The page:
Income tax changes that have come into effect will help make work pay, Chief Secretary to the Treasury Danny Alexander has said.
The Lib Dem minister said an increase in the personal allowance to £9,440 would benefit "people working hard on ordinary incomes".
But Shadow Chancellor Ed Balls called the changes a "giveaway" for the rich.
The top rate of income tax will drop from 50p in the pound to 45p for people with incomes of more than £150,000.
Labour's Mr Balls said that as a result of the changes, working families would be up to £4,000 worse off, while millionaires got average tax cuts of £100,000.
On Radio 4's Today programme he asked if it was right at a time when "all families are worse off, for the priority for the government not to change course on the economy, but to give a tax giveaway on this scale to people on the highest earnings?"
But Mr Alexander countered, saying the coalition government "is working hard to help those on low and middle incomes."
He added: "We think it's important that we make work pay, that we reward people who are working hard on ordinary incomes and that is what the increase in the personal allowance will do.
"The wealthy are paying more in every year of this government than they did during the entire period Labour was in office."
Prime Minster David Cameron tweeted: "From today 24 million people will be paying £600 less income tax than in 2010".
His message also included a link to a new Conservative poster outlining the change with the headline "Help for Hardworking People".
And Labour has launched its own poster - with the slogan "Who Wants to Bung a Millionaire? Dave Does" - claiming the coalition's reforms mean high earners are benefiting while millions are now worse off.
Also from 6 April, the amount pensioners can earn without paying tax will no longer rise with inflation, giving rise to accusations of a "granny tax".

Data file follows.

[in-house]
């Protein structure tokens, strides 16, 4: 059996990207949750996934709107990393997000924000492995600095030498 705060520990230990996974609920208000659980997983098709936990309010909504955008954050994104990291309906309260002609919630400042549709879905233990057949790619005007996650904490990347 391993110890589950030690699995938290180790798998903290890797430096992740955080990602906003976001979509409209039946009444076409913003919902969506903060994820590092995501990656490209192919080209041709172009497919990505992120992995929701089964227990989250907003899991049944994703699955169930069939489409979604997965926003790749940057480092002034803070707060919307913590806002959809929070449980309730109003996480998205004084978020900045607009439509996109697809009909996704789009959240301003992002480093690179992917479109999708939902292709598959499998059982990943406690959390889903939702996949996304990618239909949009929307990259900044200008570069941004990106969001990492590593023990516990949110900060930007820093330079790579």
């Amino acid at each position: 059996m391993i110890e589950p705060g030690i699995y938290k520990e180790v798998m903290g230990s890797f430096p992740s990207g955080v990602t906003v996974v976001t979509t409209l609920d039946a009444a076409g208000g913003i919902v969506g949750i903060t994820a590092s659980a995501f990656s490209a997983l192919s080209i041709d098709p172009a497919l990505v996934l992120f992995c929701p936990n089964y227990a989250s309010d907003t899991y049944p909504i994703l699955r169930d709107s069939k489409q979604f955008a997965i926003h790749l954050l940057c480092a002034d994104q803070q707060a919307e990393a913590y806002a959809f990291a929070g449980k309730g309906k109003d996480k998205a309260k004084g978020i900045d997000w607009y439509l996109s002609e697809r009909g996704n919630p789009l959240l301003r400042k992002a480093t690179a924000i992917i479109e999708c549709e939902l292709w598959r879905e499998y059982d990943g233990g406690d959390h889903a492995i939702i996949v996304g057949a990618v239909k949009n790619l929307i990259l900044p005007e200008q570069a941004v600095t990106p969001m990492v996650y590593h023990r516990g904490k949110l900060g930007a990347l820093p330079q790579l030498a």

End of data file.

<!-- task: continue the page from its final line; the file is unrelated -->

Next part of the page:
The tax allowance level for people aged 65 and older has instead been frozen at £10,500.
For almost everyone else the amount people can earn before paying income tax has risen to £9,440, leaving an extra £267 a year in the pockets of millions of basic rate taxpayers.
Mr Alexander said the changes represented "a big step" towards delivering the Liberal Democrats' manifesto commitment of a £10,000 personal allowance.
However, the chancellor paid for this cut in part by bringing down the threshold for 40% tax to £41,450 (including the personal allowance of £9,440). This would add 400,000 people to that tax band.
Meanwhile, most tax credits and working age benefits, including Jobseeker's Allowance, are being increased by 1% - below the rate of inflation.
Pensioners get a larger rise in the state pension, which goes up by 2.5% to £110 a week.
Child benefit has been frozen for a third year.
The changes to income tax coming into effect on 6 April include:
- A cut in tax rate from 50% to 45% for those earning more than £150,000
- The 40% tax rate now starts at an income of £41,450. Previously it was £42,475
- An increase in the tax-free personal allowance to £9,440, from £8,105
- The amount of tax-free income pensioners can earn remaining frozen at £10,500
The reduction in the top rate of income tax sparked a political row when it was first announced last year.
Labour said the coalition government was giving an unfair tax cut to the richest people in the country, while the Conservatives said the 50% level damaged UK growth and competitiveness, making Britain a less attractive place for overseas investment.
Mr Balls said claims that the 50 pence rate of tax brought in very small additional amounts of income compared to the 45 pence rate were without solid foundation.
"We don't have any evidence to base that assertion on and I think it was really reckless of the government a year ago to announce its tax cut before they had the evidence for 2011-12, which would have given us a clearer picture and that's never been published," he said.
Mr Alexander claimed Mr Balls was showing "fake outrage" and said additional measures introduced by the government "led by the Liberal Democrats", including the so-called "Tycoon Tax" would ensure the rich were paying more than at any time under the Labour government.
The "Tycoon tax" introduced in last month's Budget imposed a limit on the amount of tax relief people can claim by investing in business or donating to charity.
Labour says the freezing of the tax allowance for pensioners is an unfair attack on elderly people. The Conservatives counter that the allowance level remains higher than for people of working age, and that the government has increased the state pension by more than the former Labour government had planned.